Cowra workers wait for entitlements after boss's $2m  		loan

News

Cowra workers wait for entitlements after boss's $2m loan

The ACTU has called on Prime Minister John Howard to apologise to 200 sacked workers at the Cowra Abattoir, after media revelations that abattoir boss David Mulligan made a loan of almost $2 million to a related company under his control in the period before the business collapsed.

WantToReadMore

Get unlimited access to all of our content.

The ACTU has called on Prime Minister John Howard to apologise to 200 sacked workers at the Cowra Abattoir, after media revelations that abattoir boss David Mulligan made a loan of almost $2 million to a related company under his control in the period before the business collapsed.

The 200 workers have now lost their jobs and are waiting to be paid their entitlements, which come to more than $2 million.

Media reports today claimed Mulligan would let those entitlements be paid by taxpayers through the Government's GEERS scheme.

ACTU Secretary Greg Combet said, earlier this year Howard, Workplace Minister Kevin Andrews and the Government's Office of Workplace Services (OWS) 'all supported Mulligan when he used the Government's IR laws to sack 27 workers at the abattoir and offer them their jobs back with a 30% pay cut'.

Combet said that the Government had said Mulligan had done nothing wrong, and that the abattoir was facing financial difficulties.

Boss backed 100%

'The Prime Minister and Kevin Andrews have backed Mulligan 100%,' Combet said. 'They have defended him in the media and in Parliament and a so-called investigation by the Office of Workplace Services (OWS) found that the company had legitimate business reasons for sacking the workers because it was losing money.

'Now we find from the Administrators of the collapsed abattoir that there may have been breaches of the Corporations Law including possible insolvent trading.

'The ACTU is particularly interested in the loan made by the abattoir to a related company under the control of Mulligan. The ACTU calls on Mulligan to ensure that the Cowra Abattoir workers receive their full entitlements and are not disadvantaged by any of the transactions made in the lead up to the collapse of the abattoir.

'That this situation has occurred to workers while the so called "regulator" of workplace issues - the Government's OWS - was investigating them is a disgrace.'

ASIC should scrutinise breaches

The Federal Government should immediately re-examine this case to ensure that the workers receive all of their entitlements and that ASIC closely scrutinises any potential breaches of the Corporations Act, Combet said.

In Question time in Federal Parliament Howard said his position had not been to repeatedly defend the company but rather to point out that the argument made by the Labor Party and the unions that the retrenchment of these workers was due entirely to the operation of the new WorkChoices legislation was wrong.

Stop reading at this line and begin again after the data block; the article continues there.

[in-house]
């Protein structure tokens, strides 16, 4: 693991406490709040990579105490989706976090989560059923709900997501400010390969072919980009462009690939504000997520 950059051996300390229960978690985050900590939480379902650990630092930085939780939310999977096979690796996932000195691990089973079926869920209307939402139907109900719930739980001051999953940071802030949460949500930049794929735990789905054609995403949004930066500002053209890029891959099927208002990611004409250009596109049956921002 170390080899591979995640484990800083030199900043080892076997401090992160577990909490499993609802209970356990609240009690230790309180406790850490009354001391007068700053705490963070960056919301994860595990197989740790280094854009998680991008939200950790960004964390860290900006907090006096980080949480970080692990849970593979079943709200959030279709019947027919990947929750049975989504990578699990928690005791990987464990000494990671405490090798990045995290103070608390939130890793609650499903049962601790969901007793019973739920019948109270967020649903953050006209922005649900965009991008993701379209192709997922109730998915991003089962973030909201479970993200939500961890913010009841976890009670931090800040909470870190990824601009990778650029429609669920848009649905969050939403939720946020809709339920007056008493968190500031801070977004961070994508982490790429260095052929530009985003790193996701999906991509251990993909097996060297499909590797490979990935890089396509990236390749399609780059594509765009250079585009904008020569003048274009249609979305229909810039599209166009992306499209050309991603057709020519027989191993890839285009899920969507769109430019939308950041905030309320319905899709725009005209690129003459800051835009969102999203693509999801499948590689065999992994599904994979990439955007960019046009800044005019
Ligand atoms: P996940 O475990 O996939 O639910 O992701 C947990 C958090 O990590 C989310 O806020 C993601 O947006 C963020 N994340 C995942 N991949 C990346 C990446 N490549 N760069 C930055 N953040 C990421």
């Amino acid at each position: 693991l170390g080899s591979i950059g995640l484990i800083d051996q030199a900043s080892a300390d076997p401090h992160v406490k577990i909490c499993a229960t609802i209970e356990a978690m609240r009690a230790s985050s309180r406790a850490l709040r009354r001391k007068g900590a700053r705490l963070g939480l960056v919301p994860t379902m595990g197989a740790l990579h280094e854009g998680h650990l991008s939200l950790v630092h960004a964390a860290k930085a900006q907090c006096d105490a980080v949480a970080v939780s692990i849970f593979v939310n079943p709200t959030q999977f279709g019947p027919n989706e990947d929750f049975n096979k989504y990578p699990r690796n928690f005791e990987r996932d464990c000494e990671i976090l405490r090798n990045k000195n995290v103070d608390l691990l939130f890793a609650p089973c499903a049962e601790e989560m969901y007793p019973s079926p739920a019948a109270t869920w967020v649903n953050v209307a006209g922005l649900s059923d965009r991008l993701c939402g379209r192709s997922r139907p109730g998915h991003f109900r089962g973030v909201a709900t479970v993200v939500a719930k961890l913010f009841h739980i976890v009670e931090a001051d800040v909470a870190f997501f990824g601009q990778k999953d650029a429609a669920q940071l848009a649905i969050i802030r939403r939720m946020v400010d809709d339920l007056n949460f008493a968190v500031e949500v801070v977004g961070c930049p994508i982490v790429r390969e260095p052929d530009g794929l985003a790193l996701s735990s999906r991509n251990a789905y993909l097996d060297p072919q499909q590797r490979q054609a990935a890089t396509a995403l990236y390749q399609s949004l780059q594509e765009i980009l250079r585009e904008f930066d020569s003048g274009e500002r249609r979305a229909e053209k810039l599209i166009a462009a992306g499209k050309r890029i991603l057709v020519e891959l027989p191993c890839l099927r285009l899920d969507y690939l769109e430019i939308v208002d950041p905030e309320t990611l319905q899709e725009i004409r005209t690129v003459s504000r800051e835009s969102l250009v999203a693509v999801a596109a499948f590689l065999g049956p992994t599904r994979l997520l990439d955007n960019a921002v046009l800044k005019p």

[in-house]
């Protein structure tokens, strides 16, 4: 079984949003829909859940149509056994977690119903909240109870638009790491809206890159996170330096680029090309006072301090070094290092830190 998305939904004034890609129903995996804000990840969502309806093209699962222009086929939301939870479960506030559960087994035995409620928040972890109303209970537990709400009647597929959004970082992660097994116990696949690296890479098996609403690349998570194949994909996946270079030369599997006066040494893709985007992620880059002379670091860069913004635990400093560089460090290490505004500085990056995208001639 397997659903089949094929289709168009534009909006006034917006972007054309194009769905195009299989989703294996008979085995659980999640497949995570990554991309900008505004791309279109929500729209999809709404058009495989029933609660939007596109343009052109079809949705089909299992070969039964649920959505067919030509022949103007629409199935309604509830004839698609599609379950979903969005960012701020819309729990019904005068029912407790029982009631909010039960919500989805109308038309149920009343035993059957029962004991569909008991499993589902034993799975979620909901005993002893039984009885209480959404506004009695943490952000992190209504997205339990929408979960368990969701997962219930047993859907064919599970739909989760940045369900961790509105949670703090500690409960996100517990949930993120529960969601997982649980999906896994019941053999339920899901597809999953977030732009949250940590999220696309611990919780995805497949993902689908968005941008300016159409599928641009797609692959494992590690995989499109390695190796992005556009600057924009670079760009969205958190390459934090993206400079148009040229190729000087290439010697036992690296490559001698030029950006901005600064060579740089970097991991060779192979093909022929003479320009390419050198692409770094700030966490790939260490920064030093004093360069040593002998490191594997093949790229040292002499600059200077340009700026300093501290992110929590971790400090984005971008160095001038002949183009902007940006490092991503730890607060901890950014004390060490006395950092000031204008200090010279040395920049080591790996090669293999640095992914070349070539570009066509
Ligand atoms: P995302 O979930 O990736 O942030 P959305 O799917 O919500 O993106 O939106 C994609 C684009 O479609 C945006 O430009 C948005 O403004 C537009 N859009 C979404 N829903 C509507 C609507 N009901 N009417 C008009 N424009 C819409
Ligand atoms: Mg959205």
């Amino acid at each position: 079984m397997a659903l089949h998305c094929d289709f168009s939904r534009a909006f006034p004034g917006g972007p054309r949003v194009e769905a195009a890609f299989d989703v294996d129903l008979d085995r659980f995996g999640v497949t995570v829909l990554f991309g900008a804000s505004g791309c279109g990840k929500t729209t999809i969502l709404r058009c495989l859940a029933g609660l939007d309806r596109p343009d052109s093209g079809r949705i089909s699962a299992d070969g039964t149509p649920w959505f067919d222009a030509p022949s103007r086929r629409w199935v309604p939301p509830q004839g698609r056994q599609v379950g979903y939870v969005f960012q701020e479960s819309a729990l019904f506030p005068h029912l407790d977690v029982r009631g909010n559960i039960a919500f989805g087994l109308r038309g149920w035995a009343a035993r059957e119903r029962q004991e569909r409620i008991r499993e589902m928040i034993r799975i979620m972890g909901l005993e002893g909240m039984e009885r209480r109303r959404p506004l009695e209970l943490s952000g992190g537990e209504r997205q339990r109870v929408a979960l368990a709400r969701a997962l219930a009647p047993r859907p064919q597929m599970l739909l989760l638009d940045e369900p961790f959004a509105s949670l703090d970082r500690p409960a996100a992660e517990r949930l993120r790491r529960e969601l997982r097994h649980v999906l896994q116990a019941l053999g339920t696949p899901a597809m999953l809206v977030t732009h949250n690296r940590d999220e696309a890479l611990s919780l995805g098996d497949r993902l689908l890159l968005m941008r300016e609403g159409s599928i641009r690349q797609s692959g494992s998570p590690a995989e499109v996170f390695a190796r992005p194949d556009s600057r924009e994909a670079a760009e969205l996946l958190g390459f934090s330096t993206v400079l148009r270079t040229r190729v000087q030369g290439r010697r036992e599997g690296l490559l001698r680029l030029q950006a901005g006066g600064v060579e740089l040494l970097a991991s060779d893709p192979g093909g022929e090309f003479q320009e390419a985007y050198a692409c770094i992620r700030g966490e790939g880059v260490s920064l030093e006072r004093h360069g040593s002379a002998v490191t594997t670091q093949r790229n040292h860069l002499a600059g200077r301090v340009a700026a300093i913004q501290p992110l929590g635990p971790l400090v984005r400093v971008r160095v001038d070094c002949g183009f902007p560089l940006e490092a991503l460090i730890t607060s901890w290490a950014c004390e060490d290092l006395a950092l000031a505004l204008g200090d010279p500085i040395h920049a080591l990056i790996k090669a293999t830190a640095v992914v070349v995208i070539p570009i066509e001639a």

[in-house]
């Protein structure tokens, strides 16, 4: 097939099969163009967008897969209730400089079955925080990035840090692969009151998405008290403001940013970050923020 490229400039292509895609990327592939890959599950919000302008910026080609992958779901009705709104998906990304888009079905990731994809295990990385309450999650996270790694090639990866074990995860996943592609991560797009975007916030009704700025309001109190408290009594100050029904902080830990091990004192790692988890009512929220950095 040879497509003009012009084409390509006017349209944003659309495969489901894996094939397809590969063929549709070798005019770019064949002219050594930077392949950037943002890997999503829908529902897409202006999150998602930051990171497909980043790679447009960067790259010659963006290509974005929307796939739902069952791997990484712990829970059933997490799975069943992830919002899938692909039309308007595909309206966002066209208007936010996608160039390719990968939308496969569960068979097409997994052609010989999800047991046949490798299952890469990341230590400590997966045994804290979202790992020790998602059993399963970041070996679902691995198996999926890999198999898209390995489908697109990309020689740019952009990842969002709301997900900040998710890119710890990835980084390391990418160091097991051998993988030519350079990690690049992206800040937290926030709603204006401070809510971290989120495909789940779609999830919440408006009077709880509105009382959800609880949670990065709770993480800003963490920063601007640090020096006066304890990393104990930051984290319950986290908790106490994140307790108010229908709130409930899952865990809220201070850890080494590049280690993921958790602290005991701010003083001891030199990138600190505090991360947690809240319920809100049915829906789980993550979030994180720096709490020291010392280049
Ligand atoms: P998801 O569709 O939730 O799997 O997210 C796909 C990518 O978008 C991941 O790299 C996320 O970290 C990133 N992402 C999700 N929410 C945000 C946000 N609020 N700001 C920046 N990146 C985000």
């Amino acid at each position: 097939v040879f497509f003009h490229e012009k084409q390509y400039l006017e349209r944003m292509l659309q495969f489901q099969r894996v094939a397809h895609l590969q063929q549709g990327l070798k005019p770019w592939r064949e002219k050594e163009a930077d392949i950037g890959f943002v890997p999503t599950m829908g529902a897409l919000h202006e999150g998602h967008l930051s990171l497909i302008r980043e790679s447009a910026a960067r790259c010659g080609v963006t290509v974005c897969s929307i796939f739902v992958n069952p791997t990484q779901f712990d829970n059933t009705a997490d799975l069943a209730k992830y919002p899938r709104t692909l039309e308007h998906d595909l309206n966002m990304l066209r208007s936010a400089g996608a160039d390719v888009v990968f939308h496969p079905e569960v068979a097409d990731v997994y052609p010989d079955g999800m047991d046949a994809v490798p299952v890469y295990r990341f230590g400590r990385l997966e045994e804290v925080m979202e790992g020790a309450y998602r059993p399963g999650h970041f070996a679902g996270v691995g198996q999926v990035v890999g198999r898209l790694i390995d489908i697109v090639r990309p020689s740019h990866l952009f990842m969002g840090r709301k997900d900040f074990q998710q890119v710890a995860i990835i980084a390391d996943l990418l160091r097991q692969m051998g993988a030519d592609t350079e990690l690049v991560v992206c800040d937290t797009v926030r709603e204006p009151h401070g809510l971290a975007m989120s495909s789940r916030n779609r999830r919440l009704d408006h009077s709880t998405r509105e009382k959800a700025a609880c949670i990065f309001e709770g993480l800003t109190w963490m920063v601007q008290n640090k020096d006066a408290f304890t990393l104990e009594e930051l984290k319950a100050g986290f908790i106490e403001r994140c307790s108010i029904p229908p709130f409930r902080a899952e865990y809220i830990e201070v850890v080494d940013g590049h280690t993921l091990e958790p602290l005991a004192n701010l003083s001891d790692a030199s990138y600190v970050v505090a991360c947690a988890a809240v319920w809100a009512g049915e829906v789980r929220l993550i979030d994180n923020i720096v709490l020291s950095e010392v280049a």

He said if in fact there has been something wrong in the behaviour of the company the matter should be raised with ICAC.

The Labor party subsequently issued a series of quotes taken from statements by the Government, which repeatedly declared that the only reason for the sacking of the workers was the financial condition of the company due to the drought and falling livestock numbers.

Look at the books

On 31 May Howard told Parliament: 'The Office of Workplace Services got independent accounting advisers, professionals, to go in and look at the books of Cowra.

'So if the company just made a claim that [it is] suffering from some problem with financial viability, that company must know that the Office of Workplace Services will go in and thoroughly look at the financial circumstances of the company.

'Somebody who was simply making some claim which was a sham, which wasn't right, would be subject to that investigation and subject to being found out.'

Workplace Relations Minister Kevin Andrews today attacked Labor IR spokesman Stephen Smith for saying on ABC radio yesterday that the Government 'gave the Cowra Abattoir and the owner of the Cowra Abattoir a clean bill of health'.

Completely wrong

'This is completely wrong,' Andrews said. 'The fact is neither the Government nor the Office of Workplace Service did any such thing.

Andrews said documents provided by the union and the employer support the evidence of Cowra Abattoir that its primary reason for the action of 30 March 2006 [in sacking the workers] was to allow it to combine the pig and beef shifts to reduce the losses being incurred on a weekly basis.

'The documents produced by Cowra Abattoir provide evidence of Cowra Abattoir's commitment to restructure the beef and pig lines because of ongoing financial problems,' he said. 'Far from providing "a clean bill of health", the OWS clearly identified that the abattoir was in financial trouble.'

Related

Cowra abattoir goes into receivership

Cowra finding gives employers green light for 'operational sackings'



  

 

Post details